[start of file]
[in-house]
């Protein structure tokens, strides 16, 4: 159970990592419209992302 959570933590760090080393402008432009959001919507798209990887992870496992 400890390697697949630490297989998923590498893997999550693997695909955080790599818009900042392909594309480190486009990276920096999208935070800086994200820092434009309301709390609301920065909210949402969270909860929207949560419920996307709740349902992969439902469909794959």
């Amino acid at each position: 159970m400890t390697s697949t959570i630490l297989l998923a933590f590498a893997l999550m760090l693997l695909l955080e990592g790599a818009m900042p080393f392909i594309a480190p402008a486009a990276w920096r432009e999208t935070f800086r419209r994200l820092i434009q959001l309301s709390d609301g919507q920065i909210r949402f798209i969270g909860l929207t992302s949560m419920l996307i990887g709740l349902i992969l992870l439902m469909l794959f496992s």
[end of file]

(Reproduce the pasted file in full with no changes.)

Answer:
[in-house]
């Protein structure tokens, strides 16, 4: 159970990592419209992302 959570933590760090080393402008432009959001919507798209990887992870496992 400890390697697949630490297989998923590498893997999550693997695909955080790599818009900042392909594309480190486009990276920096999208935070800086994200820092434009309301709390609301920065909210949402969270909860929207949560419920996307709740349902992969439902469909794959």
């Amino acid at each position: 159970m400890t390697s697949t959570i630490l297989l998923a933590f590498a893997l999550m760090l693997l695909l955080e990592g790599a818009m900042p080393f392909i594309a480190p402008a486009a990276w920096r432009e999208t935070f800086r419209r994200l820092i434009q959001l309301s709390d609301g919507q920065i909210r949402f798209i969270g909860l929207t992302s949560m419920l996307i990887g709740l349902i992969l992870l439902m469909l794959f496992s």